In such a beautiful setting, the majority of holes cannot help but be anything other than visually attractive, especially the handful that are influenced by the sight and sound of the Atlantic. The closing stretch, 15-18, is dramatic and memorable. A natural quarry segments the tight par-4 15th and the dogleg par-5 16th, these holes are followed by a downhill par-3 that slopes to the sea and could be described as Abaco’s signature hole, and the finale is a thrilling par-5 to an elevated green from which the crashing waves almost feel in touching distance.
The Abaco Club is a lifestyle; there are so many activities on offer aside from golf including an array of water sports, tennis, an outdoor infinity pool and a spa. In fact, I didn’t play golf until two days into the trip.
My first lesson was how to cast a fly-fishing rod which I got the hang of ... eventually! Deep sea fishing is a very popular pastime off the shores of Abaco, as you don’t have to travel far offshore for deep waters. Professional golfer and keen fisherman, Darren Clarke, owns a house here.
It’s little wonder that days often revolve around the water, and a boat trip from Little Harbour to Man-O-War Cay, a small island known as the boat-building capital of the Bahamas, is worth adding to your itinerary. This place is a step back in time and at Albury’s Sail Shop, you can watch the third generation of this family owned business plying their trade, making colourful items from sturdy canvas.
If you spend a day on the water, a great stop off for lunch is the Firefly Bar & Grill at Elbow Cay. Corn fritters, jerk chicken and blackened shrimp are just some of the traditional Bahamian dishes on the menu that can be accompanied by the restaurant’s home produced liqueurs.
On return to Little Harbour, a must-visit is Pete’s pub, a casual, sand-between-your-toes outdoor pub that is popular with locals and visitors alike. If you’re unable to relax here then you’ve got a problem, although the pub’s signature cocktail, the Blaster, including five different rums and three fruit juices, does help! Pete (full name Peter Johnston) is a celebrated Bahamian artist, and just a few steps away from the pub there is an art gallery that features his work.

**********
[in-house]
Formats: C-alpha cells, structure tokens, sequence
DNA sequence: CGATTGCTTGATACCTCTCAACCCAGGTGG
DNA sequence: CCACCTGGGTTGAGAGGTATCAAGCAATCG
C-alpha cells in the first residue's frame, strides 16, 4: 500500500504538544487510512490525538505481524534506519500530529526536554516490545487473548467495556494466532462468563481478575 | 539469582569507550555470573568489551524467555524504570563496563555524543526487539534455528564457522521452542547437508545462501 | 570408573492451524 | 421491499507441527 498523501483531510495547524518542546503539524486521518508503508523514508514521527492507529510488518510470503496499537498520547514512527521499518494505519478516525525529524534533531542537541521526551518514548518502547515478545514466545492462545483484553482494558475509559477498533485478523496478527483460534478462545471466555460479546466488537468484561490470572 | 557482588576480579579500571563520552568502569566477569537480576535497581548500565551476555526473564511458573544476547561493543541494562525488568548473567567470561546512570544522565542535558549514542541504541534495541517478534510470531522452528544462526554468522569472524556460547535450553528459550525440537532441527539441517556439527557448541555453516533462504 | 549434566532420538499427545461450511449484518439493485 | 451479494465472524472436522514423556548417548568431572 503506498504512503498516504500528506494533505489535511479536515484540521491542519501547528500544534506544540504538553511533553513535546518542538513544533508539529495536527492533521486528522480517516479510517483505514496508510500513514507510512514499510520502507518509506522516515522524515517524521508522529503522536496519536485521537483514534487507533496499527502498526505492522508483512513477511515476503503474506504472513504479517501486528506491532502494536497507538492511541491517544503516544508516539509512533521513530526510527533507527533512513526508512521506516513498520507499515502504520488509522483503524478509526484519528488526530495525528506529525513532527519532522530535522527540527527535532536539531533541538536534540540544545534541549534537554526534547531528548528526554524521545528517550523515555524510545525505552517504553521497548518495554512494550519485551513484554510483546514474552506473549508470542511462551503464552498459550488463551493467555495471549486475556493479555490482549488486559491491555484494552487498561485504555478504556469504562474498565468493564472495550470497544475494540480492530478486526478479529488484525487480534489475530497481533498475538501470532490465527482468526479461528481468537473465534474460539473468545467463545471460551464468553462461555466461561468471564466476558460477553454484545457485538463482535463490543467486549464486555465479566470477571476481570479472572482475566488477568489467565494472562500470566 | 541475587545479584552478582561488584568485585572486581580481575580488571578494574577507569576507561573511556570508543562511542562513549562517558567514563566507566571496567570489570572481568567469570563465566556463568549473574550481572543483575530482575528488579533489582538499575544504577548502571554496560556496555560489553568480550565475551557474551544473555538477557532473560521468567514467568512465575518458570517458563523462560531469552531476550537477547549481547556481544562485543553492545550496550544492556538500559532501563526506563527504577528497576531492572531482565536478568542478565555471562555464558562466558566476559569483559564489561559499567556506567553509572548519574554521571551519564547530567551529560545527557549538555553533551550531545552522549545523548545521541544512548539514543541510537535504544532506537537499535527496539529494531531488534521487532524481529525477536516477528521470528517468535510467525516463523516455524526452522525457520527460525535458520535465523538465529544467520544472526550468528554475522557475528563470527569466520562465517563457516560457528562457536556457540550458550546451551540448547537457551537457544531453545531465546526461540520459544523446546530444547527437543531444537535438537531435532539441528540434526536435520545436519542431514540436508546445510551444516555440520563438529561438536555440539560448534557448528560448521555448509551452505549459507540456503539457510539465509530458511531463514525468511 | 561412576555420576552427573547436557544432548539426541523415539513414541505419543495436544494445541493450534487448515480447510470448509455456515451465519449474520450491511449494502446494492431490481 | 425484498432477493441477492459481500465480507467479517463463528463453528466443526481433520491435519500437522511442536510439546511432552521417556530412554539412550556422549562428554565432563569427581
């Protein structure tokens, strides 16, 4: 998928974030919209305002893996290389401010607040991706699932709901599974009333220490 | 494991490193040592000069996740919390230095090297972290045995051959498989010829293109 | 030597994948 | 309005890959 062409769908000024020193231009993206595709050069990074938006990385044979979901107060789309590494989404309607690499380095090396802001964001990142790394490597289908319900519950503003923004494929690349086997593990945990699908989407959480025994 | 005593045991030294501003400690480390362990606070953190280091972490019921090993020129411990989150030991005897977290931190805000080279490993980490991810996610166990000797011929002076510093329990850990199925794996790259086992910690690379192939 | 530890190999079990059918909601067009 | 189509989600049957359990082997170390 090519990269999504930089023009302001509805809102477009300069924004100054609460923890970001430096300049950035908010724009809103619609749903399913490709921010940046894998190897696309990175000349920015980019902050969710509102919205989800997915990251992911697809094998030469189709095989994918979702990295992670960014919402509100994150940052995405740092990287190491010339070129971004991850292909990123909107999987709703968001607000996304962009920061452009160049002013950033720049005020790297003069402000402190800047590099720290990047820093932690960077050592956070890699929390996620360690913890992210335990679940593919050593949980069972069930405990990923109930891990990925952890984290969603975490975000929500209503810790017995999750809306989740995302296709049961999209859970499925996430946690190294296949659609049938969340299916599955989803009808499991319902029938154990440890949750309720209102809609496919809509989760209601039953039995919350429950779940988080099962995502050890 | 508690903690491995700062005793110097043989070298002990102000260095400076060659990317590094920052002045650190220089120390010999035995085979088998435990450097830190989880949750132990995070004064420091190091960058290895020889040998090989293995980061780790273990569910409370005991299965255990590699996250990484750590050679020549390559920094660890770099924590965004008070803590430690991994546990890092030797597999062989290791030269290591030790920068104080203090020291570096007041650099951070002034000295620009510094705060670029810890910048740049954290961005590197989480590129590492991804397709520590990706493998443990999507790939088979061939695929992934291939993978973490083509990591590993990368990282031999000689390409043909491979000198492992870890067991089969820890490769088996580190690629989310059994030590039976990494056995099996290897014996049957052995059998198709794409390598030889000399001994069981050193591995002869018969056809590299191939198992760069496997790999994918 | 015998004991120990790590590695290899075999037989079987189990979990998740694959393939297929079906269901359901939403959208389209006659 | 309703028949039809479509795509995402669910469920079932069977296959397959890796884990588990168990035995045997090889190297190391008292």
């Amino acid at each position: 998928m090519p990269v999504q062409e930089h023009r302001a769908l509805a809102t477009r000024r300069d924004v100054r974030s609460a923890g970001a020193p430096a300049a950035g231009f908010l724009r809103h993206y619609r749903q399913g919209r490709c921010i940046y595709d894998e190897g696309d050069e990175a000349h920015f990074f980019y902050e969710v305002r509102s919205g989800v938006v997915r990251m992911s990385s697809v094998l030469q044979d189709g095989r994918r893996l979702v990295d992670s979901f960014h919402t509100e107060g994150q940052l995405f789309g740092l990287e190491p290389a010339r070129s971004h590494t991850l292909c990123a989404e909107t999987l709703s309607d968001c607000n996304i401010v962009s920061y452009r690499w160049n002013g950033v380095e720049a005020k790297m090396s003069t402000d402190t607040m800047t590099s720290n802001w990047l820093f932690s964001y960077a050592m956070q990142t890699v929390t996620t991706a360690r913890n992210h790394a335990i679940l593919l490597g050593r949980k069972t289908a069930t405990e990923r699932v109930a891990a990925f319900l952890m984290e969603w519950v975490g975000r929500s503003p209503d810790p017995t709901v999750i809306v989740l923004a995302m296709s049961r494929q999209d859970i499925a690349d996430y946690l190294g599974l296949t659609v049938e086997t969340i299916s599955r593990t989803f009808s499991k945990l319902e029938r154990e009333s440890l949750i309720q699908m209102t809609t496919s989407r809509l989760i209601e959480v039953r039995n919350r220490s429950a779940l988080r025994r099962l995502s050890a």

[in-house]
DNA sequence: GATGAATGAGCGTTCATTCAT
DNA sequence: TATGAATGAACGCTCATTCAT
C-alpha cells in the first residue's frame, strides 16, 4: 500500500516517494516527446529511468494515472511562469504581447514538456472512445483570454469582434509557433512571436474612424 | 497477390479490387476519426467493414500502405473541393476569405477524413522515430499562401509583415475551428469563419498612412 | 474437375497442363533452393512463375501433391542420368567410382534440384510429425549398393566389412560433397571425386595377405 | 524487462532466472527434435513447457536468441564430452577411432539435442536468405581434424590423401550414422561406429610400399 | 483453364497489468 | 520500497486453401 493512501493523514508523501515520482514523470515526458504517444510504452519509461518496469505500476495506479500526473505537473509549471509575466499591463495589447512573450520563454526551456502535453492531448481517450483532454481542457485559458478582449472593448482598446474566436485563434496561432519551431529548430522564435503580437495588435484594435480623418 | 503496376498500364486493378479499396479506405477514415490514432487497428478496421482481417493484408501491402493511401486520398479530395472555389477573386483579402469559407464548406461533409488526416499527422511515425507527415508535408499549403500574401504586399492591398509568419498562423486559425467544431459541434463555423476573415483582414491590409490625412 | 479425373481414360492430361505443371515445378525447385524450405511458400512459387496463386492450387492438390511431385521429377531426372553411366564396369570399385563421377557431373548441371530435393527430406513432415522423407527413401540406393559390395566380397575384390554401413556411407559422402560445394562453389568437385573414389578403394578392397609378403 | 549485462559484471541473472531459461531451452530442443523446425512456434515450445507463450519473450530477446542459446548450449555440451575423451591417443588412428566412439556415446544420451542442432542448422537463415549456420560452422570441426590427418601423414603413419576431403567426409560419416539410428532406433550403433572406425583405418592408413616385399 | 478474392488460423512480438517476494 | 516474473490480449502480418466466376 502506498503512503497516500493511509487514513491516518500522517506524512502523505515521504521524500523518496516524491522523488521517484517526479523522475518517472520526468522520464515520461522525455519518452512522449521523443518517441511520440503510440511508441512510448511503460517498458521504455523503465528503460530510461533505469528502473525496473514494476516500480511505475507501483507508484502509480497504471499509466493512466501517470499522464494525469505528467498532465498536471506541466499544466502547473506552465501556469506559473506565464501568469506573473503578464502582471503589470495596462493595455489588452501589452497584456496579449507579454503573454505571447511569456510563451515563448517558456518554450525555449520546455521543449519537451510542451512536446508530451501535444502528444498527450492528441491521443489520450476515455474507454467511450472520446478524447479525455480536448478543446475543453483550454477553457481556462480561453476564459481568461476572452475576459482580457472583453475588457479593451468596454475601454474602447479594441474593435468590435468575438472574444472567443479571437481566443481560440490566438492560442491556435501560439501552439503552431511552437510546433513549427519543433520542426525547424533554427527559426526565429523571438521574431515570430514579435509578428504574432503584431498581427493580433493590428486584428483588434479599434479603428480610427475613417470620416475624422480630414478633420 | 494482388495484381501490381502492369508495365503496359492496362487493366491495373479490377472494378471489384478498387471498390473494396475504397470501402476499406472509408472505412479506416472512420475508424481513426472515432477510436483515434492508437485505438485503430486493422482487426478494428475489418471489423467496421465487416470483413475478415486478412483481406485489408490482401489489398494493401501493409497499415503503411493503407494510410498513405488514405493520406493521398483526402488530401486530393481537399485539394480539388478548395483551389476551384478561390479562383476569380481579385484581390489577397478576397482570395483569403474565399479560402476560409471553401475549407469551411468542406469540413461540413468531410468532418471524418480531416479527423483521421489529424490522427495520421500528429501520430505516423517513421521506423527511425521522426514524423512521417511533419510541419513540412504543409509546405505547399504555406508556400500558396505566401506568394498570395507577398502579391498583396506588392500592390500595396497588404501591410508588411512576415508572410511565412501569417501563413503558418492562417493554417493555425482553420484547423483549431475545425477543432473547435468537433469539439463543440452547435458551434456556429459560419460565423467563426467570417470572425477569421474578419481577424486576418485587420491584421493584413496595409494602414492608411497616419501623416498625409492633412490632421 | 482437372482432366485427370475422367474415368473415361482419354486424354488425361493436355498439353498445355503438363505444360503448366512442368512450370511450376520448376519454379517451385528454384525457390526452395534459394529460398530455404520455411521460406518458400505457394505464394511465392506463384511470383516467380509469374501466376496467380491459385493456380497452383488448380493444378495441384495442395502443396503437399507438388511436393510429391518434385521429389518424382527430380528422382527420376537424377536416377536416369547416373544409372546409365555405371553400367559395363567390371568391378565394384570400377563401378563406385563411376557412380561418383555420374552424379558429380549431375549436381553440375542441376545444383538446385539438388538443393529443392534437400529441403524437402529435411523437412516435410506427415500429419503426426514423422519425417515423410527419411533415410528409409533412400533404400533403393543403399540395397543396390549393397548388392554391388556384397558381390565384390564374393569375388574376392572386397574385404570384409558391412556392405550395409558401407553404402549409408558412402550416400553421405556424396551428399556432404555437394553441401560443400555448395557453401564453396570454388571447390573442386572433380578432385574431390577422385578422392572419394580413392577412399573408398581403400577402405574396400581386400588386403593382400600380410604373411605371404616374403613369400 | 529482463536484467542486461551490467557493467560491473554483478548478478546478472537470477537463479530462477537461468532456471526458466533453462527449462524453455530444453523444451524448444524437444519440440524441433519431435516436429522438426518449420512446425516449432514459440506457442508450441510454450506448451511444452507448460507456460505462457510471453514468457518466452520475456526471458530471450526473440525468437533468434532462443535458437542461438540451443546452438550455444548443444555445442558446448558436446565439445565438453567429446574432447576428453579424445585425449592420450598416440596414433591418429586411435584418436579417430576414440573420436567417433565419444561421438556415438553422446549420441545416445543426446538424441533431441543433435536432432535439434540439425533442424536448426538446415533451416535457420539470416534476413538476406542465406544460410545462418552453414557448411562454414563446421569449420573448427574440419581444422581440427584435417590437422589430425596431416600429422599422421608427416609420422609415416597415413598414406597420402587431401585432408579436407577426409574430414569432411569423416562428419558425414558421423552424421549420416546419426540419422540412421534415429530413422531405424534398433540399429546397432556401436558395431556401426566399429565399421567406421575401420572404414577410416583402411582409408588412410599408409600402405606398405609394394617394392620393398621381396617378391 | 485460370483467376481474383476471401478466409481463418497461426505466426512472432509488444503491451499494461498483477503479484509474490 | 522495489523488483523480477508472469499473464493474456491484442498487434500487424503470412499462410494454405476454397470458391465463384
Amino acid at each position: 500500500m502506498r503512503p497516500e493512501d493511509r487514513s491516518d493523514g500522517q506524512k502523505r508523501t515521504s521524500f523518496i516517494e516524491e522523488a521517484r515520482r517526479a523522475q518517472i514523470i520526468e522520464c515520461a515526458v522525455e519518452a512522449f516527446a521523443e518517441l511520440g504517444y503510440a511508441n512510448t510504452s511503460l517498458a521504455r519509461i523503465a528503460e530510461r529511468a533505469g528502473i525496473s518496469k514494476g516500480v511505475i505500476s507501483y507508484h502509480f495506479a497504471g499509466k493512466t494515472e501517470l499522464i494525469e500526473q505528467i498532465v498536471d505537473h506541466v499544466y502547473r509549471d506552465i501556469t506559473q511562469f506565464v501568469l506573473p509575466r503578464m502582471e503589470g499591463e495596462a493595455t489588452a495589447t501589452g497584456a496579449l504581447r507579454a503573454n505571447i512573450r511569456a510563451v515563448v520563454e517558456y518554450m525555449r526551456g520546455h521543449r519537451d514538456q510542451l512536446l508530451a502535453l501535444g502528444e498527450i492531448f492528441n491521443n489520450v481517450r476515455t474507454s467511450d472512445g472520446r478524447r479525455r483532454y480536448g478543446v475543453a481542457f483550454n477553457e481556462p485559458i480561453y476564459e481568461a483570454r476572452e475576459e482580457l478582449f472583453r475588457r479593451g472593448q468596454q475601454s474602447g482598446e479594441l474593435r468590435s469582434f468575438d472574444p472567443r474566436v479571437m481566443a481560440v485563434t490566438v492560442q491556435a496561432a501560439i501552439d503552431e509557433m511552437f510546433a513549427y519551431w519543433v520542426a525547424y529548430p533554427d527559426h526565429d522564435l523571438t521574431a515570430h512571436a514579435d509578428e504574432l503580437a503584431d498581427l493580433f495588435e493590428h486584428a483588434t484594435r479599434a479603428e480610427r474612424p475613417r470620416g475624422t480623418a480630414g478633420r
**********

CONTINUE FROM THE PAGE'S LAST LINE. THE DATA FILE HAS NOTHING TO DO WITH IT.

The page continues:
At The Abaco Club there are two dining options; either the informal Flippers Beach Bar that’s open for breakfast, lunch and dinner, or for gourmet fare, The Cliff House, which as the name suggests, is perched on the club’s highest elevation. Here you can enjoy delicious dishes such as stone crab and lobster with a coconut sauce and squid linguini, so it’s just as well that you can burn calories by dancing the night away to some live Bahamian Rake ‘n’ Scrape music!
I unwound on Winding Bay, the Bahamas lived up to my expectations and The Abaco Club is definitely an exclusive yet inclusive hideaway that’s a real treat.
What You Need to Know
From the UK, fly to Marsh Harbour via Florida, Miami or Fort Lauderdale
Where to Stay
The Abaco Club
A one-bedroom Cabana costs from $495 low season to $795 high season, per room per night.
To book or to find out more, please visit www.theabacoclub.com
Oman: An Exciting Middle East Golf Destination READ MORE